The announcement is the latest attempt by President Hamid Karzai to assert his power in the face of Western allies, following efforts to curtail the reach of private security companies and limit the visibility and intensity of U.S.-led military operations.
He has repeatedly criticized the so-called provincial reconstruction teams, or PRTs, for undermining the Afghan central government by offering alternative sources of funding and public works.
Karzai's comments appeared to set a timetable for their dissolution fairly soon.
The Afghan government has pledged to take over security gradually, on a province by province basis, starting this year with the goal of overseeing the entire country by 2014. Karzai plans to announce the first provinces that will shift to Afghan oversight next month.
He said Tuesday he wants the development bases to close as part of the transition in order to eliminate "parallel" government structures.
"The Afghans want to have a government of their own. The Afghans don't want a government from abroad," Karzai told reporters in Kabul. "The transition means giving the whole thing to Afghan ownership and leadership. Naturally then the PRTs will have no place."
Afghanistan's international allies have said they will continue development programs well past the security transitions. It was not clear if the country's 27 provincial reconstruction teams were included in this plan.
The PRTs are joint military-civilian organizations that are designed to help Kabul provide services, such as digging wells and fixing roads, outside of the capital where the central government's reach is limited. PRTs rely on foreign assistance because funds often don't trickle down from the national government.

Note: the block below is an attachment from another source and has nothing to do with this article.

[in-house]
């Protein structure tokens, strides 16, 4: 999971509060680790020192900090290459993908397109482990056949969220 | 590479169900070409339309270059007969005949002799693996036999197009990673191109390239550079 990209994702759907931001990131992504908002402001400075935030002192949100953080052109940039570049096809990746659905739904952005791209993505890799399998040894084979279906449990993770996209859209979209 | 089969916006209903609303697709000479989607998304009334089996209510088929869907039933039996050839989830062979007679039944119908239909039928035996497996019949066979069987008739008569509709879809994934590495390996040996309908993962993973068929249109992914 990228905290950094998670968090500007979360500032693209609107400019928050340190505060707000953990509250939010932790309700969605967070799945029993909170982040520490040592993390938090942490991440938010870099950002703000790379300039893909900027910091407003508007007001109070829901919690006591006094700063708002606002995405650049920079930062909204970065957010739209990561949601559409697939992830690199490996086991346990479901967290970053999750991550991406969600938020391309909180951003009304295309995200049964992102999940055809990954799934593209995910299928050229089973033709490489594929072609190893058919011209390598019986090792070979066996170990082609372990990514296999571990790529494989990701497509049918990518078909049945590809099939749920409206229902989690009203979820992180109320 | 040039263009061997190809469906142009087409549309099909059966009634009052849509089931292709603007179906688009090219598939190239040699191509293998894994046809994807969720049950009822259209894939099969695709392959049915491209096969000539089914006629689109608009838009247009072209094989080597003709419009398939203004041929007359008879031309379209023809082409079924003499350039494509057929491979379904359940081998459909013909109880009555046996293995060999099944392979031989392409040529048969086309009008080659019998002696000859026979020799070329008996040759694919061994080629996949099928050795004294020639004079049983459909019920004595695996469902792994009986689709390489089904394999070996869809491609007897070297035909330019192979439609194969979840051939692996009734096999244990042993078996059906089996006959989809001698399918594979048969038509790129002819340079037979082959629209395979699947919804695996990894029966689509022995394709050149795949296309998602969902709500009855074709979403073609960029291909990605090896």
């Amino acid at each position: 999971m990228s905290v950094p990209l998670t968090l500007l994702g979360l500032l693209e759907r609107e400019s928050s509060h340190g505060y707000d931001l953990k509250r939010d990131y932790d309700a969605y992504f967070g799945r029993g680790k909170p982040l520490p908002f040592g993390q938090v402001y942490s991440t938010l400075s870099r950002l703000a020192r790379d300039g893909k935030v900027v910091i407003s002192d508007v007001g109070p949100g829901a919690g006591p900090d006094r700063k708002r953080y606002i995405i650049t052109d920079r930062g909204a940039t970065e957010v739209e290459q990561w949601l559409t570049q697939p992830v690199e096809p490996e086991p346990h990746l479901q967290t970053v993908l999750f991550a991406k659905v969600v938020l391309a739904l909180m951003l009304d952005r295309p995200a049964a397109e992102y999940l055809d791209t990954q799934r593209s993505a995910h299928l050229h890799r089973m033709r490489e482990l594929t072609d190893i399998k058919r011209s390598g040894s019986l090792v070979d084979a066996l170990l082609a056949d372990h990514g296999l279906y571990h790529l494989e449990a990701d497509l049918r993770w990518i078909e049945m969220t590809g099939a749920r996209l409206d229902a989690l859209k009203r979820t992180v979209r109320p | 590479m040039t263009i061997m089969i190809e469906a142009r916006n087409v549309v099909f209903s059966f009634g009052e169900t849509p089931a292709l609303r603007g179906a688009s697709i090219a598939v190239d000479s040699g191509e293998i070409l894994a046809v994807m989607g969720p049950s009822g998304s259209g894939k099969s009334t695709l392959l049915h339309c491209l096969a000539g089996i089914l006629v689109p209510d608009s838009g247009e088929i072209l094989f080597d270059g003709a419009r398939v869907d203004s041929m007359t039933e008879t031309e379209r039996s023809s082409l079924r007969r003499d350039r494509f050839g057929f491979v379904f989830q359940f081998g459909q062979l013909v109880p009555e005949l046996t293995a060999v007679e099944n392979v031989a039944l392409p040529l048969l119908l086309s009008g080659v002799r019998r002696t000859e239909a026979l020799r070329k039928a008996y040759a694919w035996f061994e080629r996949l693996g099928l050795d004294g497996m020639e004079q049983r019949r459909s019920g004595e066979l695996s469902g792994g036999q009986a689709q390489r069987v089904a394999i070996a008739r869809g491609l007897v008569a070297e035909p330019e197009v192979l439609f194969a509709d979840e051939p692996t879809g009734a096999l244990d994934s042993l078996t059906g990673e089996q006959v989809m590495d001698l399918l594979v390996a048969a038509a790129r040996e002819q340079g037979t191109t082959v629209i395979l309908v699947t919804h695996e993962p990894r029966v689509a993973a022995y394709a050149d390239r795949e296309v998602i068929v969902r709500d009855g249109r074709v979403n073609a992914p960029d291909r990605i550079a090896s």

Closing the bases could make it more difficult for aid donors to bypass the central government's top-heavy bureaucracy in Kabul, where deep-seated corruption remains a significant problem despite Karzai's repeated pledges to tackle the graft.
A NATO spokeswoman in Afghanistan declined to address the issue of the provincial reconstruction teams, saying it is too early to discuss specifics of how the handover to Afghan control will happen. Maj. Sunset Belinsky described the transition as "a conditions-based process."
An official at the coalition's headquarters in Brussels was more forthcoming.
"We support President Karzai's aim that more international funding be channeled through the Afghan government as agreed at the Kabul conference last July," said the NATO official, who could not be named under standing rules. "As transition to Afghan lead gets under way, NATO will also start to evolve the PRTs to a more traditional development support role."
Violence, meanwhile, remains a challenge.
Hours after Karzai spoke, a bomb authorities said was attached to a parked traffic police car exploded mid-afternoon in a busy downtown intersection in the capital, causing only light injuries.
Two other explosions struck the city of Jalalabad, east of Kabul, killing a civilian and wounding six police officers, Interior Ministry spokesman Zemeri Bashary said. A bomb in the eastern province of Nangarhar wounded two civilians.
Elsewhere, NATO said international and Afghan forces detained two suspected Taliban leaders in southern Kandahar province.
The multinational force said one of the Taliban leaders arrested in the raid in Kandahar's Panjwai district coordinated attacks on Afghan and coalition forces in the nearby Zhari district. The other is believed to have served as a district Taliban chief for the past three months, NATO said.
NATO separately said two of its service members were killed when homemade bombs exploded in the country's south. It didn't say where exactly the separate blasts occurred. The service members' nationalities were not released.
Eight service members with the international coalition have been killed so far this month, and 39 since the start of the year.
Last year was the deadliest of the nearly decade-long war for international troops, with more than 700 killed, compared to just more than 500 in 2009, which was previously the worst year of the war.
Associated Press writers Amir Shah and Heidi Vogt in Kabul, and Slobodan Lekic in Brussels contributed reporting.